Sanée Bell

Leading and Learning with Purpose

On a daily basis in schools across the country, adults in the building review data to determine what action steps need to take place to help students achieve.  Unfortunately, far too often students are left out of this conversation. If it would be unheard of to discuss the progress of a weight loss plan without the voice and participation of the person who is executing the plan, why is it the norm to not include students in the process of reviewing their academic progress and goals? As educators, we need to rethink our approach to setting academic goals and reviewing student progress. 

For this post, I want to use the letters in the word G.O.A.L. to discuss the importance of reviewing academic progress and establishing goals with our students. 

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Growth. Without setting goals, how will students know when they are learning and improving? We certainly cannot rely on grades to be the only measure of growth. In fact, grades measure compliance more than student growth. The assigning of grades is a teacher task and involve little collaboration or input from the student. On the other hand, goals should be collaborative decisions made by the teacher and the student and include various measurements of progress along the way.

Ownership. Students become owners of their learning through goal setting. They are not able to be passive participants who wait for the teacher to determine if they have mastered the learning objectives. When students own their learning, they understand the standards that have been set, and through scaffolding and support from the teacher, they have a clear path on how to improve. Standards should be written in student-friendly language so that students can articulate exactly what is expected of them. Students should be given exemplars for self-evaluation and reflection, as well as a place to collect evidence that demonstrates their progress toward the learning standards. Lastly, when students are able to facilitate a student-centered conference about their progress, it gives them the opportunity to share their learning with their parents and teachers.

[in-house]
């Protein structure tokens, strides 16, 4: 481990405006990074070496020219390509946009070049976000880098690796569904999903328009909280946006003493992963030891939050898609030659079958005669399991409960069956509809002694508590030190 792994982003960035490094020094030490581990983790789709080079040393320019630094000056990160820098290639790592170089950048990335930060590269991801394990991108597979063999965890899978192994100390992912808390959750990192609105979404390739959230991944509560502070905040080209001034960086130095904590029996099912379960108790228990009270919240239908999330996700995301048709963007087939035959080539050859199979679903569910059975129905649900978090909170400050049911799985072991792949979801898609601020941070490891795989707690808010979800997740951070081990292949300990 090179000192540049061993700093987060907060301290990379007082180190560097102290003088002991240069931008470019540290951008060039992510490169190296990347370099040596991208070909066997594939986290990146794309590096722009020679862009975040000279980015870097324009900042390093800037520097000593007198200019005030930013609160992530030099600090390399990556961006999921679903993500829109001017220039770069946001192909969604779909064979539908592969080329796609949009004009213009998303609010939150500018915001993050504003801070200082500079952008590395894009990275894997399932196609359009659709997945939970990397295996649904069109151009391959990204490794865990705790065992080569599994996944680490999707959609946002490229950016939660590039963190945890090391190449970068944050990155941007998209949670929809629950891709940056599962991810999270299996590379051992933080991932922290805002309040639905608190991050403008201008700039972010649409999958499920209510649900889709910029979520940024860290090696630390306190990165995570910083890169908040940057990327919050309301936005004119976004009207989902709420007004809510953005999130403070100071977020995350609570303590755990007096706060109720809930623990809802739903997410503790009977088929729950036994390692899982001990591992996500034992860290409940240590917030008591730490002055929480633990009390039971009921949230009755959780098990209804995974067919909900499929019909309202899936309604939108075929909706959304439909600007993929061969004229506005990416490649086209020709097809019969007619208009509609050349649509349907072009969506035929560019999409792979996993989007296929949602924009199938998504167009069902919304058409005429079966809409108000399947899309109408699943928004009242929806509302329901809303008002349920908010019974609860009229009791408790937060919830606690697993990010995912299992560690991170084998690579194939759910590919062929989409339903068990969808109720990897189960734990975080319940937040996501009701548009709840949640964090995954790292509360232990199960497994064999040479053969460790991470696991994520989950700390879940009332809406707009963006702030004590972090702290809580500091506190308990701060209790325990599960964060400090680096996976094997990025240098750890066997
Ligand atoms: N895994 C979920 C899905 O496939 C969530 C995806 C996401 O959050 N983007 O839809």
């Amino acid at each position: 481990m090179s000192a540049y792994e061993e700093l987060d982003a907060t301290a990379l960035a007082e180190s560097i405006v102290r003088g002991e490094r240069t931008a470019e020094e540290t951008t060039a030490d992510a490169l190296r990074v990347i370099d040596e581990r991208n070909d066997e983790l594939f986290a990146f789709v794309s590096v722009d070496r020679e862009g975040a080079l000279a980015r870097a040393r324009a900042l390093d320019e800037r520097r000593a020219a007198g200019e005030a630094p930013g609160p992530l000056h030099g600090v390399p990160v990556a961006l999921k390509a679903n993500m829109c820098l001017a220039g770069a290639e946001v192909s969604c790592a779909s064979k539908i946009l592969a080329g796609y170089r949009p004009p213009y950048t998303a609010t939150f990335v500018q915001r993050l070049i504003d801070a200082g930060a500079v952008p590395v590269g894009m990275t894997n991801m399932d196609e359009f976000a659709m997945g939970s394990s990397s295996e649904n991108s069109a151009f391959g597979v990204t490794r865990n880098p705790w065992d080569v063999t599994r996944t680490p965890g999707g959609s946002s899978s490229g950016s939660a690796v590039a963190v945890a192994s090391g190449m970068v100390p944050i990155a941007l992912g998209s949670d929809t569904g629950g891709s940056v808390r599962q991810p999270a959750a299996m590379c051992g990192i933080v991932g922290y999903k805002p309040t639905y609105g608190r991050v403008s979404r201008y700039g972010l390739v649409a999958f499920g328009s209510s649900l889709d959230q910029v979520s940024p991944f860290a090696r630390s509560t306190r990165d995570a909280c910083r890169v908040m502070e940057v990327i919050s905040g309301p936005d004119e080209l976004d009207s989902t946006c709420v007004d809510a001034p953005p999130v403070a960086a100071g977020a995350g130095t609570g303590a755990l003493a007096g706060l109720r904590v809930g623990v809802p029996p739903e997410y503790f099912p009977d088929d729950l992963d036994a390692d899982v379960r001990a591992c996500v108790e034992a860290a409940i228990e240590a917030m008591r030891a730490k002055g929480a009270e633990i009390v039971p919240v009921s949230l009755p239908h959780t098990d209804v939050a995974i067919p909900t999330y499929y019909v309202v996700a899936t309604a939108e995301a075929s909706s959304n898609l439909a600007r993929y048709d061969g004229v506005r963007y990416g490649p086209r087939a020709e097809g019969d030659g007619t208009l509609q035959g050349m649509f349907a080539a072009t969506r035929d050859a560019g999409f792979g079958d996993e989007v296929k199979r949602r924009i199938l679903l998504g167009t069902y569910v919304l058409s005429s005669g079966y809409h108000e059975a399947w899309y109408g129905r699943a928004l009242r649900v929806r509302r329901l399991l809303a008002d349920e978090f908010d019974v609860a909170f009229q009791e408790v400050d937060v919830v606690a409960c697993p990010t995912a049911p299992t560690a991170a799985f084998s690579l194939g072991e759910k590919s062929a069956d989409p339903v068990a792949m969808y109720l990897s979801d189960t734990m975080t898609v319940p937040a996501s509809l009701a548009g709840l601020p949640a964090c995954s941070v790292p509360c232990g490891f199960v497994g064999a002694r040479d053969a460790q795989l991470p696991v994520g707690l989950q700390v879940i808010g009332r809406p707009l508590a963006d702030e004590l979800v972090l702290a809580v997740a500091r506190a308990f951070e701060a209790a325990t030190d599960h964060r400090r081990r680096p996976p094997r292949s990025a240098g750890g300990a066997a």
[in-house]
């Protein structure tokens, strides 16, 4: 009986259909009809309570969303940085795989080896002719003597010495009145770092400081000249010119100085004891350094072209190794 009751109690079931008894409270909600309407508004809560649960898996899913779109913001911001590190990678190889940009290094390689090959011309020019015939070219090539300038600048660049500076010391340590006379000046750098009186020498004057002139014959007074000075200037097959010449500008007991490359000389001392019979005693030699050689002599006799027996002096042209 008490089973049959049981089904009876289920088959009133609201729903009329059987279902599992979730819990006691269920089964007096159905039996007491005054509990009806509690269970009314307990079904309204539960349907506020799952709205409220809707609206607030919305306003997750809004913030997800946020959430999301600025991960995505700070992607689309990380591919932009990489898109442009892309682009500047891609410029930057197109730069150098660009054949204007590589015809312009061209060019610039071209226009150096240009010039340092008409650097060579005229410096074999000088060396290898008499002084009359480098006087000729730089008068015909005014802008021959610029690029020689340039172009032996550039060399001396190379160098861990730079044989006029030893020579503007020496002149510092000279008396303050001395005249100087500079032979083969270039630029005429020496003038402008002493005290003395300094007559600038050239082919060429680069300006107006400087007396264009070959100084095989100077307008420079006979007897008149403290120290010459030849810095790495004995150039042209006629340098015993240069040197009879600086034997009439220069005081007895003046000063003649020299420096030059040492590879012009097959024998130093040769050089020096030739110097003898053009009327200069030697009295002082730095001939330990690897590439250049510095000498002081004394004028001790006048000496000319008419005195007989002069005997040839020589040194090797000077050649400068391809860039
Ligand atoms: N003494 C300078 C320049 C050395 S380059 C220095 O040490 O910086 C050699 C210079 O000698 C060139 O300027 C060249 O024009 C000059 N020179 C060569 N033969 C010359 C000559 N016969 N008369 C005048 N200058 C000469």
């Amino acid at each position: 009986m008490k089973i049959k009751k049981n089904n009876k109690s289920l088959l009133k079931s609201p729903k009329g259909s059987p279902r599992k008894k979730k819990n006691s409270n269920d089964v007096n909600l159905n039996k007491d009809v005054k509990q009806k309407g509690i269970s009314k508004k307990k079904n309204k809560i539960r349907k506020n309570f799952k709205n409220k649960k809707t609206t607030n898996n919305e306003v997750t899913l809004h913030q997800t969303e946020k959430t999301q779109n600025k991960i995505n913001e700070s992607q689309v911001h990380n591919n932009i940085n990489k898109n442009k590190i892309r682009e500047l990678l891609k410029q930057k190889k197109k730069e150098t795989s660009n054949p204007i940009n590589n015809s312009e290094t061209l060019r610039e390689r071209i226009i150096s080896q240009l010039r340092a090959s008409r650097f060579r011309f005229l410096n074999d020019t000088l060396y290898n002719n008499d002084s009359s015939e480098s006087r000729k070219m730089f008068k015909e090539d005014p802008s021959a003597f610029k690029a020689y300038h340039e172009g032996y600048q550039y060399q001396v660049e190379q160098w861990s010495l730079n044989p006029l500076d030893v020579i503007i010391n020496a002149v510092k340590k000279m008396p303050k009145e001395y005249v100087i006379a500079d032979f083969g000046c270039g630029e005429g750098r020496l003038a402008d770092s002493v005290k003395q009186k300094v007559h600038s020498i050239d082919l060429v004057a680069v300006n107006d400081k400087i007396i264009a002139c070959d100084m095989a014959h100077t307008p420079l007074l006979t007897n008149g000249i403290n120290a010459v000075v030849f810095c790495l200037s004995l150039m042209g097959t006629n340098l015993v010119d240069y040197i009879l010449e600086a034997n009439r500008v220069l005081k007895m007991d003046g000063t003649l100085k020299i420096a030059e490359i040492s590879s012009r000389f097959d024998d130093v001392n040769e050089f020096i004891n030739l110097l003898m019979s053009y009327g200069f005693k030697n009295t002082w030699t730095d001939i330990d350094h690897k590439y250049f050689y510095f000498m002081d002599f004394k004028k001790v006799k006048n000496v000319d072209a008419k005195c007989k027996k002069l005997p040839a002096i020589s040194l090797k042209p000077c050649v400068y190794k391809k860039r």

Awareness. Typically, students become most aware of their progress during progress or report card time. On most occasions when students receive graded work, they often look at the grade without little thought about the learning that occurred. Goal setting helps students to be more aware of the learning they are expected to experience. This awareness helps students to be engaged in the learning process. Mastery-oriented goals give students the opportunity to focus on learning standards and their own growth. Without goals, student motivation and engagement decreases because students are not aware of what they should be learning and have no idea about their role in the learning process.

Learning. Learning cannot occur in the absence of feedback. Goal setting with students must be accompanied by individualized, targeted feedback. Goals without feedback will not increase student achievement. Choosing a limited number of goals will help teachers focus on the most important needs of the student and will help students focus on the most critical areas of their learning. Goals should be individualized for each student, and an entry point that is challenging but attainable for the student is a great starting place when it comes to setting goals. When students experience success, they are motivated to continue to push themselves.

Setting goals with students inform teacher practice, engages and motivates students during the learning process, and creates a partnership between the teacher and the student. Think about how you can begin to include students in the process of setting goals and reviewing academic progress. They are an essential part of the equation and they deserve to sit at the table.

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